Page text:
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A Cheat Sheet for Decoding “Pan’s Labyrinth”

pan's labyrinth

 

A relatively early addition to 1,001 Movies You Must See Before You Die, writer/director Guillermo Del Toro’s 2006 fantasy draws from Alice in Wonderland, The Wizard of Oz, and Spirited Away to create an allegory of wartime horrors. But how do you unlock all the meanings in this richly conceived adult fairytale? Here’s a key to four recurrent symbols.

Ocular Imagery: The camera plunging into Ofelia’s eye, the empty socket of the statue, the gouging of a farmer’s eye, the Faun’s clouded eyes, the Pale Man’s disembodied eyes, the anti-Franco doctor shot in the eye, the Captain’s bloodied eye…
One Interpretation: Only a child can see how truly messed up this world is as children can see both the concrete (reality) and the mystical (fantasy).

Time-Based Imagery: A smashed broken watch of the Captain’s military father, the clock-like interior of the mill, Vidal’s obsessions with time, the sand hourglass, the full moon deadline…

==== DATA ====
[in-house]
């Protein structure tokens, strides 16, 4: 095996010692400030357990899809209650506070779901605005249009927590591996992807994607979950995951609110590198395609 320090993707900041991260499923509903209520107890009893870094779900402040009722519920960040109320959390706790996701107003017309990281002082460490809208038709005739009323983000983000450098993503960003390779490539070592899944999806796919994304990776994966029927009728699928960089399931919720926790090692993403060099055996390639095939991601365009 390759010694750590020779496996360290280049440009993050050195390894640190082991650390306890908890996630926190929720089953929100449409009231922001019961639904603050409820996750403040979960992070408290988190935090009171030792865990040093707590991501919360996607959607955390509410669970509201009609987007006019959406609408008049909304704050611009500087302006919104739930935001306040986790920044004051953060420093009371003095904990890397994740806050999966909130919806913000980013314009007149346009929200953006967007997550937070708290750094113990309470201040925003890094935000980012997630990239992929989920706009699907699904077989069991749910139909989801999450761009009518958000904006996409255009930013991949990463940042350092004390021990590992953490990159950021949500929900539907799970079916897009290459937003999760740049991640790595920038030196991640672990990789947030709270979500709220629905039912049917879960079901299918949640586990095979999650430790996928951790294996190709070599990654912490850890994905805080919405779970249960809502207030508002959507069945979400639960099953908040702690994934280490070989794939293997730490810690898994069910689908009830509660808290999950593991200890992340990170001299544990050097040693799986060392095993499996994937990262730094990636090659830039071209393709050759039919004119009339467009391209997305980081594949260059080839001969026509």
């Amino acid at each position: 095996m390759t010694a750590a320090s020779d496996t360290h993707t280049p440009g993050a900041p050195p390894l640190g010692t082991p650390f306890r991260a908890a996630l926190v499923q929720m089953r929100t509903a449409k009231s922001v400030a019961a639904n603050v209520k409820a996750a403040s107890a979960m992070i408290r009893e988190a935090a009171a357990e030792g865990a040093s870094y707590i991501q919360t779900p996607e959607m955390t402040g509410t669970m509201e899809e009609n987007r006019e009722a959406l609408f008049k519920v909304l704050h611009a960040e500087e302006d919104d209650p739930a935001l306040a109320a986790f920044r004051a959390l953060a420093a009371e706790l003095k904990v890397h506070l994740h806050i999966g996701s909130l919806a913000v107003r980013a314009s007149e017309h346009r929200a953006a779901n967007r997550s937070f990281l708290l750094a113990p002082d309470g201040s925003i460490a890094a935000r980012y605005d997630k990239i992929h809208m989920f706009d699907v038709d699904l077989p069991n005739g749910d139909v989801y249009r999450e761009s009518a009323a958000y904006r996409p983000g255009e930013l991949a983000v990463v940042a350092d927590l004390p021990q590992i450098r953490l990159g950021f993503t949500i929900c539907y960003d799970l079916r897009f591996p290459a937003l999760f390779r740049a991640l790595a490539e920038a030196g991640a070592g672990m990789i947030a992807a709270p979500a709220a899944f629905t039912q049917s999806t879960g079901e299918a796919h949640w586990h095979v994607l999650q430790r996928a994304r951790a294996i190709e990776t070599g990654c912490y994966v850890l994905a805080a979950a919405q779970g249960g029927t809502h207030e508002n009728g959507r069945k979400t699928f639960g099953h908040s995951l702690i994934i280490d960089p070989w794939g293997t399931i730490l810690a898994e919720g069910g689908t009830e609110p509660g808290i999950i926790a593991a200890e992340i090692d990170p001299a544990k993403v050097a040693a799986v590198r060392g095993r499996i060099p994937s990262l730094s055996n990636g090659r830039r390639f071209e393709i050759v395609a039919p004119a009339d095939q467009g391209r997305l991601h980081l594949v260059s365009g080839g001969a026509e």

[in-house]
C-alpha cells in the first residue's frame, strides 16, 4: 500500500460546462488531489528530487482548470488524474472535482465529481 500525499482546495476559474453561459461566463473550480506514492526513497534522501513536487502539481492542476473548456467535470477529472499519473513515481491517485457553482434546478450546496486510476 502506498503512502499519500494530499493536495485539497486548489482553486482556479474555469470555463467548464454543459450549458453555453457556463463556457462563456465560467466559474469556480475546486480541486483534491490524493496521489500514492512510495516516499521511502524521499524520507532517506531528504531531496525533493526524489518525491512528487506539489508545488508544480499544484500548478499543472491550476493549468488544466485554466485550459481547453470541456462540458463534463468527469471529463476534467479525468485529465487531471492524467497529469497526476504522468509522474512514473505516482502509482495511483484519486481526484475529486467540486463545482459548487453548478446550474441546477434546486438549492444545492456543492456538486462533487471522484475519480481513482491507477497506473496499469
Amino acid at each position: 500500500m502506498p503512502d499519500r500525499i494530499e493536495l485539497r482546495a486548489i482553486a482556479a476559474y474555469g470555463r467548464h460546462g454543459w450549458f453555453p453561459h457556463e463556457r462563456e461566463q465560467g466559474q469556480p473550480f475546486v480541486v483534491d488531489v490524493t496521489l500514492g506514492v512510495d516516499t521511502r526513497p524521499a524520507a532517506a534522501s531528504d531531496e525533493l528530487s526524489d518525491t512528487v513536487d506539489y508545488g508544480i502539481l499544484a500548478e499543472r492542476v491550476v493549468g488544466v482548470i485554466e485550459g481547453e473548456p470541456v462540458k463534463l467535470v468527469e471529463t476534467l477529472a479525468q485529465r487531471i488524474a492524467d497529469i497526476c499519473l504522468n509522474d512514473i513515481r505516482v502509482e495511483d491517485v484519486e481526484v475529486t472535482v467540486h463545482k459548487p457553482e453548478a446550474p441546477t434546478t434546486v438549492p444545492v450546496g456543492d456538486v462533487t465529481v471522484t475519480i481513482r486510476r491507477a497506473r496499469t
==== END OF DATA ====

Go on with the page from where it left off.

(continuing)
One Interpretation: Much of the time-based imagery represents the ideals of control/protocol/conformity by which the Captain lives. He clutches time and associated rituals while Ofelia clutches to stories and imagination (that are not inherently governed by conventional time).

Fertility Imagery: The unborn fetus in the mother’s belly, the pollen floating in the fig tree, Ofelia’s rebirth from the muddy womb of the fig tree, circular and fallopian-tube shaped items, the fig tree’s rebirth after the death of the toad, the moon birthmark on Ofelia’s back, the carving at the labyrinth’s entrance, the carving in the mother’s headboard, the shape of the throne-room…
One Interpretation: Reflecting the fragility and mystical aspects of pregnancy, the fertility imagery echoes the sexual connection between Vidal and Ofelia’s mother—especially in how it plays out his obsession with a male heir and her death from pregnancy complications.

Martyr Imagery: The Pale Man’s pile of shoes—a Holocaust reference that also suggests he eats children, the rabbit-hunters, the consequence of Ofelia’s eating of the grapes, the attainment of the magic rose atop a mountain surrounded by poisonous thorns, the torture of the stuttering rebel, the spilling of the blood of an innocent…
One Interpretation: Innocence can triumph over evil, yes, but sometimes innocence must be sacrificed to protect freedom.

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